THE Presidency has said counterpart funding from states is not required to start the implementation of the Federal Government’s National Home-grown School Feeding programme.
It said the present administration had already provided N93.1bn in the 2016 budget for the effective implementation of the programme.
The Senior Special Assistant to the Vice-President on Media and Publicity, Mr. Laolu Akande, made the clarification in a statement on Tuesday.
The Ekiti State Governor, Mr. Ayodele Fayose, had recently said the programme must be implemented without the proposed 40 per cent counterpart funding from states.
The governor, who said the school feeding programme was purely a contract between the All Progressives Congress-led Federal Government and Nigerians, asked, “Were states consulted before the APC made the promise during the presidential campaign? How can you make a promise and win election on the basis of that promise and now expect states to help you to fulfil the promise? That to me is fraud!”
But Akande said while states were active participants in the school feeding plan, their “counterpart funding is not required to start the programme’s implementation.”
He said willing states were however being encouraged to complement the programme so it could reach more pupils.
He said state governments could and would not be compelled to do that.
Akande however admitted that states’ support was vital whether they were able to provide funds in addition to what the Federal Government would do or not.
He said, “We want the states to embrace this programme, it is good for the people, it’s a win-win for everyone. School feeding programme is not a counterpart funding arrangement model, no.
“What we have is a plan where the Federal Government provides 100 per cent feeding costs for pupils in primary one to three in all public primary schools in the country.
“The Presidency has made adequate arrangements for the HGSF to happen and by the grace of God, we are going forward to do exactly that.
“But what is interesting is the fact that some states have actually gone ahead to start the school feeding programme on their own, while some others are also making such a plan.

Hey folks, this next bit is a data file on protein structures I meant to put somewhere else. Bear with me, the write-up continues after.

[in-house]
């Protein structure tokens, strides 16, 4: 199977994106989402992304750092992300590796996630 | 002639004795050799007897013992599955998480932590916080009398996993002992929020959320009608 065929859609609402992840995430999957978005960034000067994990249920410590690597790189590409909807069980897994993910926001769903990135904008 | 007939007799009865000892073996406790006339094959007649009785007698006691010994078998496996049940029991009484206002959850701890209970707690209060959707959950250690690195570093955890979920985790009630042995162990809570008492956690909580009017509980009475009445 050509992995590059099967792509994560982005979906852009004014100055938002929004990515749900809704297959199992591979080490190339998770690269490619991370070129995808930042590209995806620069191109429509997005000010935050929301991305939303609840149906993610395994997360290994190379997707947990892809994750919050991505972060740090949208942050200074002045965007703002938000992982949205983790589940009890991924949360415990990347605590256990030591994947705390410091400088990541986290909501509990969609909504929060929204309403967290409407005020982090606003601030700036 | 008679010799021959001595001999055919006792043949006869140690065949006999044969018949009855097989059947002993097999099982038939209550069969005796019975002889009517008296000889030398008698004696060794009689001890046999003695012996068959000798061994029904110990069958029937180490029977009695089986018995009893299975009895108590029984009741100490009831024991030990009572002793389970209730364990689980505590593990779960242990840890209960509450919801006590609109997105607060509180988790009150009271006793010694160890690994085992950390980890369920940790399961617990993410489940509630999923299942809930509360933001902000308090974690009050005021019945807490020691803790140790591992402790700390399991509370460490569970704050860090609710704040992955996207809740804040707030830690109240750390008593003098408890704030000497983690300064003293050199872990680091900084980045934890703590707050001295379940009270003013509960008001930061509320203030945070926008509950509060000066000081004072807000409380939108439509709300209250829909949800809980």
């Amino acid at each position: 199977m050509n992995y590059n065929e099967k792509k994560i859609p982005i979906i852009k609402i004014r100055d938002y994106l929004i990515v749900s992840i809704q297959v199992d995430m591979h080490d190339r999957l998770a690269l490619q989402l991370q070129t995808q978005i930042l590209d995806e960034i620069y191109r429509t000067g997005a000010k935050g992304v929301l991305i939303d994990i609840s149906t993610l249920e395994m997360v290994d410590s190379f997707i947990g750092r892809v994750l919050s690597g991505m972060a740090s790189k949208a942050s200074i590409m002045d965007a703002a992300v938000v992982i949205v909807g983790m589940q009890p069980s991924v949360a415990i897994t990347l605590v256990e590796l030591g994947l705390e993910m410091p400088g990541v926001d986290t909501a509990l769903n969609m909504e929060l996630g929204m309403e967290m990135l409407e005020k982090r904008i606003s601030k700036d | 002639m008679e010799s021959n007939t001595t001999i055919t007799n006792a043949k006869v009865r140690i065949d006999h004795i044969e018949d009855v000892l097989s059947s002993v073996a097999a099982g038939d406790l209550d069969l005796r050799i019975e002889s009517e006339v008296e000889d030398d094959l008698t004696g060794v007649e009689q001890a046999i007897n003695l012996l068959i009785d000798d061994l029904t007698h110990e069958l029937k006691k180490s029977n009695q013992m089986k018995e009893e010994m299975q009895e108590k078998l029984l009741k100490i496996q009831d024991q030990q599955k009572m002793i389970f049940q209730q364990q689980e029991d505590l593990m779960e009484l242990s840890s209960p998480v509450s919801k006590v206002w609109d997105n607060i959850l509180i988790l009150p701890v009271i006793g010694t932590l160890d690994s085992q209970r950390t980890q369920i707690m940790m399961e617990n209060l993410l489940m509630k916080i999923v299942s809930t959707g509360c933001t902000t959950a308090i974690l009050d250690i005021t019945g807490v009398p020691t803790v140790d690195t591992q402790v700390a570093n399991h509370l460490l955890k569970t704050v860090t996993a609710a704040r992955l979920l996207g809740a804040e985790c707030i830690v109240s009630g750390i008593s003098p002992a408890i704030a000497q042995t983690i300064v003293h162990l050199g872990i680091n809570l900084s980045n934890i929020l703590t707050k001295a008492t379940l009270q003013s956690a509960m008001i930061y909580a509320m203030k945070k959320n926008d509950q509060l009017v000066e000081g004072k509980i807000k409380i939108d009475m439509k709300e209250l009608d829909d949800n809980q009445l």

“In that case, more primary school pupils would be fed in the final analysis.”
Akande assured stakeholders that if a state was not able to fund the school feeding in Primary 4 to 6, the Federal Government would not abandon such a state but instead go ahead and feed pupils from Primary 1 to 3.
Specifically he disclosed that 5.5 million schoolchildren would be fed free of charge for 200 school days in the first phase of the home-grown school feeding programme starting this year.
But when the programme is completed, over the course of the elected four-year term of the Presidency, he said the number would rise to over 20 million.
He said pupils from 18 states – three per geopolitical zone – would be fed for 200 school days under the programme.
Besides fully funding the programme for pupils in primaries 1 to 3, Akande, said the Federal Government would also provide technical assistance that would allow states design their context-specific state owned models.
He said such assistance would come with partner experience and support in key areas of health education and agriculture, and would allow the managers of the programme to understand the concept of the school feeding.
Regarding how the funds would be disbursed, Akande said the money would come from the Federal Government and go straight to caterers and other beneficiaries at a rate of N70 per meal per pupil.
He said the feeding programme, though a part of the APC manifesto, was also an African Union inspired scheme to grow the continent while ensuring that pupils go to schools.
He added that the programme was also embedded within the National School Health Policy and the Universal Basic Act of the FGN 2004.